Put yourself in place of those troops who lost one or two or all four limbs. Those who had major injuries throughout their bodies and those who came back to this country neither mentally nor physically able to carry on a normal life.
Not forgetting battles like Grenada or Panama, we move on to the useless killings and injuries in the Middle East.
Be it Iraq or Iran or even Afghanistan and Pakistan, our American troops continue to fight with their lives to make this planet a better place in which to live.
There have been abominable conditions from the hot deserts in the Middle East to the ghastly cold mountain ranges of Europe and Asia. There have been the unwelcoming, hostile peoples in malaria-rich Southeast Asia. And there are the current deadly suicide and life-ending attacks on troops in Afghanistan and Iraq.
These aren’t normal conditions for American troops.
Put yourself in the minds of these veterans for just a few minutes, then imagine it being about 100 times worse than you can imagine. It truly is not tough to imagine why we should honor our veterans, and hopefully did so on Wednesday.
And it shouldn’t be too tough to think of many things to be thankful for on Thanksgiving.
Yes, Veterans Day and Thanksgiving are related and, yes, they should be.
Thanks again, veterans, for your service. We are thankful to you for so much!!!
Well, Bronco fans, it had to happen. It’s too bad it happened the way it did on Sunday as Mr. Manning once again took the troops to Indianapolis, where the Broncos just haven’t had a lot of luck against the Colts.
It all started there three years ago, when Manning returned to his former Colts’ turf for the first time since he left the team.
Indianapolis made such a hero’s return for Peyton that it seemed he was too grateful to the Colts for the warm reception that he didn’t want to hurt their feelings. They, in turn, stomped the Broncos all in the name of extremely cold weather, which was the reason given for Manning losing.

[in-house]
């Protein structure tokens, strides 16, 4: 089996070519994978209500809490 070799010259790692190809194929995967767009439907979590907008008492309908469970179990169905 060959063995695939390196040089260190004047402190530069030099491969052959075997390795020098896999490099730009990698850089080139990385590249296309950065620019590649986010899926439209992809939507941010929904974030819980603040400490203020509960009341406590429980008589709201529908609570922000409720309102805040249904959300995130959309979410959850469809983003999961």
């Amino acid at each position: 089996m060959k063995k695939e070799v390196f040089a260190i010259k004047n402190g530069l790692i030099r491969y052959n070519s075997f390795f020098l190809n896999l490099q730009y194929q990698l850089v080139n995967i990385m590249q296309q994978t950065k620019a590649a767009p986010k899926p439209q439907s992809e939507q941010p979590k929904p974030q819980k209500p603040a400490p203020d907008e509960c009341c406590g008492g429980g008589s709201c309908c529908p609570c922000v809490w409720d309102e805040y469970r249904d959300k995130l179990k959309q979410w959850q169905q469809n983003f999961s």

The last time the Broncos played in Indianapolis, the story was the same. A big deal was made of Manning’s return and once again he played like he didn’t want to hurt the feelings of the Colts.
Sunday’s first half was just the same. Nothing went right. The Broncos couldn’t run, Manning couldn’t pass and the receivers couldn’t catch the ball and were as flat as I have ever seen them. Thank God for the kick return in the last minute of the first half, but Denver still trailed 17-7.
Perhaps Gary Kubiak said something profound at the half. Perhaps Mr. Manning decided he had been kind enough to the Colts over the past couple of years. But it appeared as though Manning, the runners and the receivers finally showed up in Indianapolis and the second half was exciting, fun and a bit more relaxing to watch.
Yes, Denver did get beat. A touch of reality once in a while can bring a team back to earth, and let’s hope such is the case.
Maybe now Denver knows it isn’t invincible and that it needs to get serious in the second half of the season.
And let’s hope that if the Broncos have to face Indianapolis against this season in the playoffs (the Colts knocked the Broncos out of the playoffs last year) the team will use both halves to hand the Colts a well-deserved loss for the first time in a few years.
Let’s go Broncos. Let’s show the Chiefs why the Broncos have a three-game lead in the AFC West and why the loss to the Colts was nothing more than a temporary setback.